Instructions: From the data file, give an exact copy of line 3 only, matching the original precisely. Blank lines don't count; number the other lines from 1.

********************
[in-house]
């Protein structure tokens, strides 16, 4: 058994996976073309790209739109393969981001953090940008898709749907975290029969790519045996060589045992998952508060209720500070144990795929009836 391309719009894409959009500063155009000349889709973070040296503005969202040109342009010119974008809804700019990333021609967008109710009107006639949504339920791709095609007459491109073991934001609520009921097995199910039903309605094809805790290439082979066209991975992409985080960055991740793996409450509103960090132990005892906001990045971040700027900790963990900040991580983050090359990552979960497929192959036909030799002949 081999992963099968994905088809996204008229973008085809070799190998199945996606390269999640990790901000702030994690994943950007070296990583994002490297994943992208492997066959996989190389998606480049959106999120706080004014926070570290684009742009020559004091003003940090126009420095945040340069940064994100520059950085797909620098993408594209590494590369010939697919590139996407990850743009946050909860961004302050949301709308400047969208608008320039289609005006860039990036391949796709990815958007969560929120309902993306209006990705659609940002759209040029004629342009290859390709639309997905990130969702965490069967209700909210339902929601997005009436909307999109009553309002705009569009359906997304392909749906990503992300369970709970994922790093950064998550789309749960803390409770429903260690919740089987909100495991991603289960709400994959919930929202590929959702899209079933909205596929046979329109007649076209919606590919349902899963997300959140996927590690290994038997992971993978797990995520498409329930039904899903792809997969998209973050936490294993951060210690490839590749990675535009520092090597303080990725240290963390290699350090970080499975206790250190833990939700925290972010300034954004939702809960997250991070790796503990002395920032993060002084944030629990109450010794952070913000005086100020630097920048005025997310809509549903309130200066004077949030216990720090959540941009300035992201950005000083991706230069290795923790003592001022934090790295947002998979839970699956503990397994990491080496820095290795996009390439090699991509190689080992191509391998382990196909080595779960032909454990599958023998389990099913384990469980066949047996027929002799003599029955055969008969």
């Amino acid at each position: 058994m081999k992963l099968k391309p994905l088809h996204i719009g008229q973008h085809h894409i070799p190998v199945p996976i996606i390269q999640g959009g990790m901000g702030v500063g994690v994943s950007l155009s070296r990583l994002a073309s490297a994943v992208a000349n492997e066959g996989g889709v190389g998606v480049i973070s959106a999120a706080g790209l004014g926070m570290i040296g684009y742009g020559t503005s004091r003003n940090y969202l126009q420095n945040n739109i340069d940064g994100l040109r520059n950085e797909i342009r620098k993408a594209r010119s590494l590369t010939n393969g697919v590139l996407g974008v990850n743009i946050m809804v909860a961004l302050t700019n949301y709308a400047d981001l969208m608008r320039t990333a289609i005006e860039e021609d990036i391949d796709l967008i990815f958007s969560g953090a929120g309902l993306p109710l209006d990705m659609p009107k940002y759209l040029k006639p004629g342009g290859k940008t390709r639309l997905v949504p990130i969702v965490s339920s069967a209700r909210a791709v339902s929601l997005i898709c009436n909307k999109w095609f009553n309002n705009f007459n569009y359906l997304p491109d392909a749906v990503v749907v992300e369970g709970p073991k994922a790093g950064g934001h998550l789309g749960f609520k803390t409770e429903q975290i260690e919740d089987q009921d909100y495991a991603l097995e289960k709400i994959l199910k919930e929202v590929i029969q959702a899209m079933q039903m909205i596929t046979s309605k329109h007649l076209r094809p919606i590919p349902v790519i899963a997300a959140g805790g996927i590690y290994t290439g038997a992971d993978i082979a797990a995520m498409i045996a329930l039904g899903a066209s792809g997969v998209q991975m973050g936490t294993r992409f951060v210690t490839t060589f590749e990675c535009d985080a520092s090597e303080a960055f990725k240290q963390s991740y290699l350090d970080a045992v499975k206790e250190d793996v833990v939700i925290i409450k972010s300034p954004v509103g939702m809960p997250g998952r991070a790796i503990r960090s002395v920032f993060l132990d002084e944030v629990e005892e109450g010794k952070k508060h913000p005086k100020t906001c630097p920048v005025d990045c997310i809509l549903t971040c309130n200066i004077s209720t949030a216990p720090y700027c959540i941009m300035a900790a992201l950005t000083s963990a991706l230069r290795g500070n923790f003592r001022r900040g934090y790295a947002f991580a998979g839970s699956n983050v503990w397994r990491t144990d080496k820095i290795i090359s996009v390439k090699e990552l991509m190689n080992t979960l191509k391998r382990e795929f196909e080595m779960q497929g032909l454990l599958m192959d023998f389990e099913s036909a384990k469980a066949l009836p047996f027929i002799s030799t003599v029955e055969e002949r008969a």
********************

């Amino acid at each position: 058994m081999k992963l099968k391309p994905l088809h996204i719009g008229q973008h085809h894409i070799p190998v199945p996976i996606i390269q999640g959009g990790m901000g702030v500063g994690v994943s950007l155009s070296r990583l994002a073309s490297a994943v992208a000349n492997e066959g996989g889709v190389g998606v480049i973070s959106a999120a706080g790209l004014g926070m570290i040296g684009y742009g020559t503005s004091r003003n940090y969202l126009q420095n945040n739109i340069d940064g994100l040109r520059n950085e797909i342009r620098k993408a594209r010119s590494l590369t010939n393969g697919v590139l996407g974008v990850n743009i946050m809804v909860a961004l302050t700019n949301y709308a400047d981001l969208m608008r320039t990333a289609i005006e860039e021609d990036i391949d796709l967008i990815f958007s969560g953090a929120g309902l993306p109710l209006d990705m659609p009107k940002y759209l040029k006639p004629g342009g290859k940008t390709r639309l997905v949504p990130i969702v965490s339920s069967a209700r909210a791709v339902s929601l997005i898709c009436n909307k999109w095609f009553n309002n705009f007459n569009y359906l997304p491109d392909a749906v990503v749907v992300e369970g709970p073991k994922a790093g950064g934001h998550l789309g749960f609520k803390t409770e429903q975290i260690e919740d089987q009921d909100y495991a991603l097995e289960k709400i994959l199910k919930e929202v590929i029969q959702a899209m079933q039903m909205i596929t046979s309605k329109h007649l076209r094809p919606i590919p349902v790519i899963a997300a959140g805790g996927i590690y290994t290439g038997a992971d993978i082979a797990a995520m498409i045996a329930l039904g899903a066209s792809g997969v998209q991975m973050g936490t294993r992409f951060v210690t490839t060589f590749e990675c535009d985080a520092s090597e303080a960055f990725k240290q963390s991740y290699l350090d970080a045992v499975k206790e250190d793996v833990v939700i925290i409450k972010s300034p954004v509103g939702m809960p997250g998952r991070a790796i503990r960090s002395v920032f993060l132990d002084e944030v629990e005892e109450g010794k952070k508060h913000p005086k100020t906001c630097p920048v005025d990045c997310i809509l549903t971040c309130n200066i004077s209720t949030a216990p720090y700027c959540i941009m300035a900790a992201l950005t000083s963990a991706l230069r290795g500070n923790f003592r001022r900040g934090y790295a947002f991580a998979g839970s699956n983050v503990w397994r990491t144990d080496k820095i290795i090359s996009v390439k090699e990552l991509m190689n080992t979960l191509k391998r382990e795929f196909e080595m779960q497929g032909l454990l599958m192959d023998f389990e099913s036909a384990k469980a066949l009836p047996f027929i002799s030799t003599v029955e055969e002949r008969a």